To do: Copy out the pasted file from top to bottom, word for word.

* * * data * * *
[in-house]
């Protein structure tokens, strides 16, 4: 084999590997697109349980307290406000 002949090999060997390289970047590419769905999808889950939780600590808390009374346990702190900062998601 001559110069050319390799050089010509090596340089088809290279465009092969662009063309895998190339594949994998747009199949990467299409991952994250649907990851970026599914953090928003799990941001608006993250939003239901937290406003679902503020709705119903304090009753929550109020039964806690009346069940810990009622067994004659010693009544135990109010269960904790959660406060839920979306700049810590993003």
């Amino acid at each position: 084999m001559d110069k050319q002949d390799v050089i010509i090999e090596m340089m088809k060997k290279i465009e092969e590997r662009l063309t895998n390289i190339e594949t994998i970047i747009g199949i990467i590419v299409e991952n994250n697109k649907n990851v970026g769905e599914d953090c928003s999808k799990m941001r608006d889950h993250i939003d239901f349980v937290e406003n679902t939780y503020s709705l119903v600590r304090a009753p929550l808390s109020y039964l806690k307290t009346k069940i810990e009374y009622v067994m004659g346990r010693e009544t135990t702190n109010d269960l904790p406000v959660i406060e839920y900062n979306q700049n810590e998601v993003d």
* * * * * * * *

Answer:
[in-house]
């Protein structure tokens, strides 16, 4: 084999590997697109349980307290406000 002949090999060997390289970047590419769905999808889950939780600590808390009374346990702190900062998601 001559110069050319390799050089010509090596340089088809290279465009092969662009063309895998190339594949994998747009199949990467299409991952994250649907990851970026599914953090928003799990941001608006993250939003239901937290406003679902503020709705119903304090009753929550109020039964806690009346069940810990009622067994004659010693009544135990109010269960904790959660406060839920979306700049810590993003």
């Amino acid at each position: 084999m001559d110069k050319q002949d390799v050089i010509i090999e090596m340089m088809k060997k290279i465009e092969e590997r662009l063309t895998n390289i190339e594949t994998i970047i747009g199949i990467i590419v299409e991952n994250n697109k649907n990851v970026g769905e599914d953090c928003s999808k799990m941001r608006d889950h993250i939003d239901f349980v937290e406003n679902t939780y503020s709705l119903v600590r304090a009753p929550l808390s109020y039964l806690k307290t009346k069940i810990e009374y009622v067994m004659g346990r010693e009544t135990t702190n109010d269960l904790p406000v959660i406060e839920y900062n979306q700049n810590e998601v993003d």